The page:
I also realise that there may well be a variety of factors that determine how blood sugars move for individuals (including genetics, epigenetics [and this may be a significant factor, I suspect], pre-birth nutrition, early nutrition, what's happening endrchronoligically, and other facts as well).
I'm still keen to find out any trends that are known.
Also, I remember reading somewhere (possibly Purnell's History of the Second World War), that Japanese soldiers were still operating on blood sugar levels where European soldiers would have been comatose. If true, this is interesting.
Frank

Ned Kock said...

Ned Kock said...

This post is a revised version of a previous post. The original comments are preserved here. More comments welcome, but no spam please!

Gretchen said...

Hi Ned,

I agree that there's a lot of individual variation in BG levels. But I've always wondered if the people with the very high postprandial levels in Christiansen's study went on to develop diabetes with age.

Today, more and more people who can afford it, even those without diabetes, are using continuous glucose monitors. It would be interesting to pool the results from the CGMs as Christiansen did.

Anonymous said...

"So, we can also safely assume that they were somewhat "desensitized" (in terms of glucose response) to those types of foods. Someone who had been on a low carbohydrate diet for a while, and who would thus be more sensitive, would have had even wilder blood glucose variations in response to the same meals."

why does this happen?

Should low carbers take actions to mitigate the wilder glucose response? If so, what should they do?

thanks for re-posting this.

Tucker Goodrich said...

The title of the chart says two days, but the times indicated are only for one.

Are both days overlaid?

Anonymous said...

Was the insulin response in these folks measured? Just because these BG responses are common does not mean they are normal or healthy. ON the Jocko podcast Dr. Peter Attia recently discussed the goal to minimize BG spikes and that the true goal was to minimize insulin area under the curve. Accepting the premise that these spikes are harmless seems unsupported and may well mean more are close to ill health than realized. For me intermittent fasting and weight lifting have improved blood glucose control. I'm Thin and low carb but formerly desk bound for 20 years. I Don't take comfort from this analysis but will continue trying more fasting and lifting to see better BG numbers. Colleen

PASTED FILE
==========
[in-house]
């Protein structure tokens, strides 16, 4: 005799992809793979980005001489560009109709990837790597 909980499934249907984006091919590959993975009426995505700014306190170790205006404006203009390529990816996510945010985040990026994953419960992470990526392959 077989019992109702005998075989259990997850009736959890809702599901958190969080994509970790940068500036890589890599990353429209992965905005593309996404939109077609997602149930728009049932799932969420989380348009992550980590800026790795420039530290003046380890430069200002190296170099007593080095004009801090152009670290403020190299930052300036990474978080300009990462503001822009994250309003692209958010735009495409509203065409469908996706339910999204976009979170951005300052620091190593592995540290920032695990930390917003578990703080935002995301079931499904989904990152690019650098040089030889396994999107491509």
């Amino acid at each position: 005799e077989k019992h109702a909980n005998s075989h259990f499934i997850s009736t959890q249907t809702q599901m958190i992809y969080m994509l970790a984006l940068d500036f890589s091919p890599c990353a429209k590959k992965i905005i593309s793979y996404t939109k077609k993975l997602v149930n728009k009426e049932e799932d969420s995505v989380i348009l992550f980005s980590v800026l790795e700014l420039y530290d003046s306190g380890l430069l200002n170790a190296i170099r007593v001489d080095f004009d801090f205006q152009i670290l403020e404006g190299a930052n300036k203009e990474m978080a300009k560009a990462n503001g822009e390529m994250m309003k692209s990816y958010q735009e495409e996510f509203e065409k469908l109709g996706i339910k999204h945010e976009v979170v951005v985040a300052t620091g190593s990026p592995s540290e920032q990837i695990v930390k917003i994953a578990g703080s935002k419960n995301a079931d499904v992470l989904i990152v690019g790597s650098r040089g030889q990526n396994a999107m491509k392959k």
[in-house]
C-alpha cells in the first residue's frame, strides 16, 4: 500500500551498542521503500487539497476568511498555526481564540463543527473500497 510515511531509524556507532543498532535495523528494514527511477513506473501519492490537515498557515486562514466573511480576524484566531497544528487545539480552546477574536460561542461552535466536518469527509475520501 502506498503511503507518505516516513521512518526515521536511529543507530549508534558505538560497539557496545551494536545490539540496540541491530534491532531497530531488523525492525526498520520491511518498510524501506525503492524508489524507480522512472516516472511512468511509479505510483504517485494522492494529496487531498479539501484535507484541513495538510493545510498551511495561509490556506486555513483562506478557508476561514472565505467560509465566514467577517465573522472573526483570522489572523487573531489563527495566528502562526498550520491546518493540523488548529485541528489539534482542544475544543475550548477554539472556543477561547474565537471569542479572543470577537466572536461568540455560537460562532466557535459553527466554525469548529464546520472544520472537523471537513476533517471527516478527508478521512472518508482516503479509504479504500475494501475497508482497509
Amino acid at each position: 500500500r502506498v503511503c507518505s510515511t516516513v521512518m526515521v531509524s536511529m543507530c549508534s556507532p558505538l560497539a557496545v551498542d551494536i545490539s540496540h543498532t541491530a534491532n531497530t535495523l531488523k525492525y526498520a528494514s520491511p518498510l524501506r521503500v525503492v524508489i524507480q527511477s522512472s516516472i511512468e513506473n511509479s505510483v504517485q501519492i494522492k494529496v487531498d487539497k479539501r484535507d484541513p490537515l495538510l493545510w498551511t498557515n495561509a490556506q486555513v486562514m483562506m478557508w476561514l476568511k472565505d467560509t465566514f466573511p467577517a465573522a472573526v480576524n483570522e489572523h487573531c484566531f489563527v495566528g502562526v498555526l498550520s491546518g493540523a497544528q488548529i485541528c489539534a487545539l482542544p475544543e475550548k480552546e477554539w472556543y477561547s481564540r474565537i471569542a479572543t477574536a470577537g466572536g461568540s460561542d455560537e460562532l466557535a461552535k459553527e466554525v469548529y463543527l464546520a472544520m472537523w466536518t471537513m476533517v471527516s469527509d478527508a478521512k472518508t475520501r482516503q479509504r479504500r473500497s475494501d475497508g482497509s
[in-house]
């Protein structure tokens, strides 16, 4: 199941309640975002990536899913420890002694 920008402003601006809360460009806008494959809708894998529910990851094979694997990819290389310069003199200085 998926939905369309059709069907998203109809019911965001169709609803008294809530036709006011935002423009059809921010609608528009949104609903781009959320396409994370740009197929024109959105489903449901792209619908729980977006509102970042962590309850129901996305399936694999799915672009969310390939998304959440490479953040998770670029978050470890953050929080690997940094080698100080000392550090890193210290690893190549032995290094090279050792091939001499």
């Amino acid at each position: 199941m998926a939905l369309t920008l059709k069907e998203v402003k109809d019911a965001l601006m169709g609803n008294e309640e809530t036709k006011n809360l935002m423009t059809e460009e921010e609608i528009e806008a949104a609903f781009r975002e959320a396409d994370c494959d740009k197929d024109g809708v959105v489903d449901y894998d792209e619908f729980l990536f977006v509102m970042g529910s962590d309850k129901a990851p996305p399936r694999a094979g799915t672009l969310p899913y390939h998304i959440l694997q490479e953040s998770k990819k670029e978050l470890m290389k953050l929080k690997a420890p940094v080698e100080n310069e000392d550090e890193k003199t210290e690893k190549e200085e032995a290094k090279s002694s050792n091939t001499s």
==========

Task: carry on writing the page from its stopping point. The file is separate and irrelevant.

Ned Kock said...

Normally the areas under the curve (AUCs) are proportional to the amplitude of the spikes, but more so to the HbA1c’s. The HbA1c’s in this study varied from 4.3 to 5.4 percent.

Anonymous said...

Remember the "glycemic index"? (a dietary approach that ranked foods according to the glucose spikes they produced (maybe the area under the curve rather than the spikes).
In view of the wide variations of BG response to food input, I wonder if the glycemic index makes any sense: you could give exactly the same food to two individuals and their BG response could be very different, destroying the whole idea of ranking foods by their glycemic index.

Gretchen said...

I haven't researched this lately, but my understanding was that yes, different people would have different BG responses to the same food, but the *relative* responses would be similar, with some exceptions. In other words, A might go up 10 points with food X and 20 points with food Y. But B would go up 25 points with food X and 50 points with food Y.

BTW, anyone who got too much of people named A, B, and C, would enjoy Stephen Leacock's piece in Literary Lapses: http://www.online-literature.com/stephen-leacock/literary-lapses/40/. I giggle whenever I reread it.